The other day I was thinking about my Grandmother Cooney and the dictionary. I was about 14 years old when Grandma and I were visiting another family relative, and remember Grandma, who loved to read, saying to me, “Whenever staying at someone’s home, and I can’t find a book to my liking, I pick up the dictionary to read through it.”
I can vividly picture Grandma taking the dictionary from my uncle’s shelf, walking to the small sofa in the family room and randomly opening to the letter R and reading aloud the meaning of ren-i-tent, Rennes, re-port-age. Grandma and the dictionary had a lot in common – both were a well spring of information. Grandma was a lover of words, and keen on learning something new every day, a trait she passed on to her grandchildren.
I must confess, while I wasn’t totally engrossed with reading the dictionary then, today I have a great respect and cherish everything the dictionary offers, and like my grandmother, enjoy reading through the pages to learn new words. In fact, I own several editions, including The American Heritage Dictionary of the English Language, The Random House Dictionary, The Readers Digest Great Encyclopedic Dictionary, Webster’s Dictionary, Oxford Dictionary, The Complete Rhyming Dictionary, The Dictionary of Difficult Words, Dictionary of Thought, and Biblical Dictionary. Most recently, I have added a dictionary app to my iPad, and particularly enjoy reading ‘Word of the Day’. Today, agnate (ag-neyt): a relative whose connection is traceable exclusively through males. A word I was previously unfamiliar with. My grandmother would be proud – I learned something new today.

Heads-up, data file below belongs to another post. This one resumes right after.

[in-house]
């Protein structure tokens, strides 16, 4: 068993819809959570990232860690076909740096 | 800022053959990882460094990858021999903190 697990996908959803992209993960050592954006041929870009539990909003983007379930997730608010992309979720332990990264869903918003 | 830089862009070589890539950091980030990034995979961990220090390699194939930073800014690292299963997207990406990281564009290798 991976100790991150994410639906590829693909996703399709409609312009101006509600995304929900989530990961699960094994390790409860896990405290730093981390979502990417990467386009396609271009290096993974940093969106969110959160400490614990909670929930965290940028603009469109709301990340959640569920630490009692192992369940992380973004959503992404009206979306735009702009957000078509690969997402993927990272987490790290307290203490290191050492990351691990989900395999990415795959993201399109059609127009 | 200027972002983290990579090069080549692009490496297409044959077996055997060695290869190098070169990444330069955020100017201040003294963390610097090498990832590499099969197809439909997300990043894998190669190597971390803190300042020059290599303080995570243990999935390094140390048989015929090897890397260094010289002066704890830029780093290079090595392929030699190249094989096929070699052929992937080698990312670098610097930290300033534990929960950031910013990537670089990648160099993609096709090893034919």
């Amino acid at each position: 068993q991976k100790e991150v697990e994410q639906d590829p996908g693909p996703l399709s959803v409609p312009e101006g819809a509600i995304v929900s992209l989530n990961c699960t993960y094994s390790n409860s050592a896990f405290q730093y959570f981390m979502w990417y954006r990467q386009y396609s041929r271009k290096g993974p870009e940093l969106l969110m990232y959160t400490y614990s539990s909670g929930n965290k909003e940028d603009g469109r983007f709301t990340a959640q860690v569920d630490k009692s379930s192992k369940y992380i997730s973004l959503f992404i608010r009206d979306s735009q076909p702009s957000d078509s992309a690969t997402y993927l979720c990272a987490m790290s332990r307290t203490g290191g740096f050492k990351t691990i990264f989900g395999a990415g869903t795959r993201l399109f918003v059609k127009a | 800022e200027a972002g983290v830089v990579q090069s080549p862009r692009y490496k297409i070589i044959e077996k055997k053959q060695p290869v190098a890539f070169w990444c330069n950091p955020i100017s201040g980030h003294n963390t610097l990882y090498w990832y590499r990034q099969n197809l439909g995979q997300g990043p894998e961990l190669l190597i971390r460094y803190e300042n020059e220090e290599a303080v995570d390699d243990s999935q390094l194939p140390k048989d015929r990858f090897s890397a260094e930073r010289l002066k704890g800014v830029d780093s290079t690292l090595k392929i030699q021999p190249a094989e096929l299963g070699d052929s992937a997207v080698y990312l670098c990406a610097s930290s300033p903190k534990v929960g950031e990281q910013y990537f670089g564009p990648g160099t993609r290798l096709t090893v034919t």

The first recorded dictionary dates back to Sumerian times, and the Akkadain Empire (2300 B.C.) where cuneiform tablets with bilingual wordlists were discovered in Ebla (modern Syria). There are early Arabic dictionaries, and European dictionaries, but it wasn’t until Samuel Johnson’s A Dictionary of the English Language (1775) that a faithful, dependable dictionary was produced. Previous dictionaries were arranged by topic, which meant all plants, all birds, etc. would be grouped together. Johnson’s dictionary was arranged alphabetically, and is considered the first modern dictionary. It remained the standard for over 150 years.
In 1806, an American lexicographer, textbook pioneer and English spelling reformer named Noah Webster (1758 – 1843) published his first dictionary, A Compendious Dictionary of the English Language. It took him 27 years to complete. According to Wikipedia, Webster believed that English spelling rules were unnecessarily complex, so his dictionary introduced American English spellings ,replacing ‘colour’ with ‘color’, ‘wagon’ for ‘waggon’ and ‘center’ instead of ‘centre’. Webster sometimes called the ‘Father of American scholarship and education was outspoken in favor of the new constitution. His name, today remains synonymous with ‘dictionary’ – by its own definition a reference book containing an explanatory alphabetical list of words, as A book listing a comprehensive or restricted selection of the words of language, identifying usually the phonetic, grammatical , and semantic value of each word with etymology, citations , and usage guidance, and other formations.
According to some scholar’s, writers and poets owe a lot to Webster’s Dictionary citing many have used the dictionary, often drawing upon his (Webster’s) lexicography in order to express their word play.
As a writer, I would be lost without the dictionary, not only in searching a definition of a particular word, but for expanding my vocabulary, and description for a certain character, place or thing. I encourage all writers to keep a dictionary nearby, and for all readers to follow my grandmother's example, if no other book to your liking, pick up the dictionary for the fun of reading through it!
** For more about Noah Webster visit http://www.lexrex.com/bios/nwebster.htm